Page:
Fossils an introduction
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Fossils: An Introduction. The Theory of Evolution by Natural Selection. Evolution is a theory (set of related, well-supported hypotheses) that explains the diversity of living organisms alive today and those that have lived before.

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Fossils: An Introduction

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Fossils an introduction

Fossils: An Introduction


The theory of evolution by natural selection

The Theory of Evolution by Natural Selection

  • Evolution is a theory (set of related, well-supported hypotheses) that explains the diversity of living organisms alive today and those that have lived before.

  • Natural selection is the mechanism by which that theory proposes species change over time, form new species, and sometimes go extinct.

  • The support for evolution by natural selection includes 2 major lines of physical evidence:

    • Earth’s fossil record

    • Genetics


Fossils

Fossils

  • Fossils are the preserved remains or traces of ancient organisms.


Types of fossils

Types of Fossils

  • Permineralization: the most common way fossils are made. Remains are covered by sediment and compressed and mineralized into rock.


Other types of fossils

Other Types of Fossils

  • Amber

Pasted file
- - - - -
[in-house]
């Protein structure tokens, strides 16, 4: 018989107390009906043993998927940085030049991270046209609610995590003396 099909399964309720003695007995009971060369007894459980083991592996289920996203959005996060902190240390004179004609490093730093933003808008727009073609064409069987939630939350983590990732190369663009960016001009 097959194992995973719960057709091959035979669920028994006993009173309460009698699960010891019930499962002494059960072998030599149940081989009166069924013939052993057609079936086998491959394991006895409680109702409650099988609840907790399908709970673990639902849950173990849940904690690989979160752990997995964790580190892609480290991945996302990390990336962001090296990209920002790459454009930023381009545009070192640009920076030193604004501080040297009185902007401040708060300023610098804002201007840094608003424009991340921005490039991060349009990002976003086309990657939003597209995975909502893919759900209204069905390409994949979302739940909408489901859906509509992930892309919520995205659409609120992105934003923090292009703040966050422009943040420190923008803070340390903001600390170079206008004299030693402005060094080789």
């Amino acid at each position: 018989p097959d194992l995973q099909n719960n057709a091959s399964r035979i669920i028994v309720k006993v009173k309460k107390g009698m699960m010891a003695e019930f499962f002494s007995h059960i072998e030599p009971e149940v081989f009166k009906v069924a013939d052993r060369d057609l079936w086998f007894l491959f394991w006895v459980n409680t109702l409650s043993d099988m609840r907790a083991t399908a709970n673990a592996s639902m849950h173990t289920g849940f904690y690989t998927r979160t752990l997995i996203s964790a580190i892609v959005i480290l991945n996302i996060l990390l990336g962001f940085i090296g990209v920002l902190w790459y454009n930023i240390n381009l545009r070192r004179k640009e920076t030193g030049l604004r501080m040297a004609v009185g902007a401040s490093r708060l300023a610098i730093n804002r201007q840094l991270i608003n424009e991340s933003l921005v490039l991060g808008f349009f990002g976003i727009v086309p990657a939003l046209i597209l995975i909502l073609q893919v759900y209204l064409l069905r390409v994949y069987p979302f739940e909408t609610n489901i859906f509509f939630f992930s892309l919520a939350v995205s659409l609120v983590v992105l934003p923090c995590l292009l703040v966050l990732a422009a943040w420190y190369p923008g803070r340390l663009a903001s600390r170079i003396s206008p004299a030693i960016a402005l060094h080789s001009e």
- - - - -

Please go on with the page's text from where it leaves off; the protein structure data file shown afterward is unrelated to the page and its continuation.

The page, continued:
• Ice

  • Trace fossils

  • Many more…


A taste of geology

A Taste of Geology

  • Fossils are found only in sedimentary rocks.

  • As soil and rocks are weathered, particles called sediment build up at the bottom of the water.

  • Increased pressure crushes the particles together, making sedimentary rocks


Law of superposition

Law of Superposition

  • The oldest rocks are on the bottom of the column, the newest rocks are on top


Geological time

Geological Time

  • Radioactive dating is used to measure rocks, and fossils found in them:

  • The mathematical expression that relates radioactive decay to geologic time, is:

    • D = D0 + N(eλt − 1) where

    • t is age of the sample, D is number of atoms of the daughter isotope in the sample, D0 is number of atoms of the daughter isotope in the original composition, N is number of atoms of the parent isotope in the sample, and λ is the decay constant of the parent isotope, equal to the inverse of the radioactive half-life of the parent isotope[14] times the natural logarithm of 2.

  • Earth’s geological history is long and complex… it is divided into hundreds of different eras, ages, epochs, etc.


So we ve got fossils and we know how old they are

So… we’ve got Fossils, and We Know How Old they Are

  • We can combine these two things to figure out the history of life on Earth!!!


Phylogenetic trees

Phylogenetic Trees

  • Phylogenetic trees are used to represent the most probable evolutionary relationships between a group of organisms.

  • They can be based on

    • Genetics

    • Fossils

    • Morphology (structure)


Two types of evolution are found in the fossil record

Two types of Evolution are Found in the Fossil Record

  • Gradual evolution is slow change over long periods.

  • Punctuated equilibrium means big changes can happen fast (in geology, fast means 100,000s of years!)


How do species change over time

How do species change over time?

  • Phyletic speciation: gradual changes in a single species

  • Divergent Speciation: one species splits into two or more.

  • Both types appear in the fossil record


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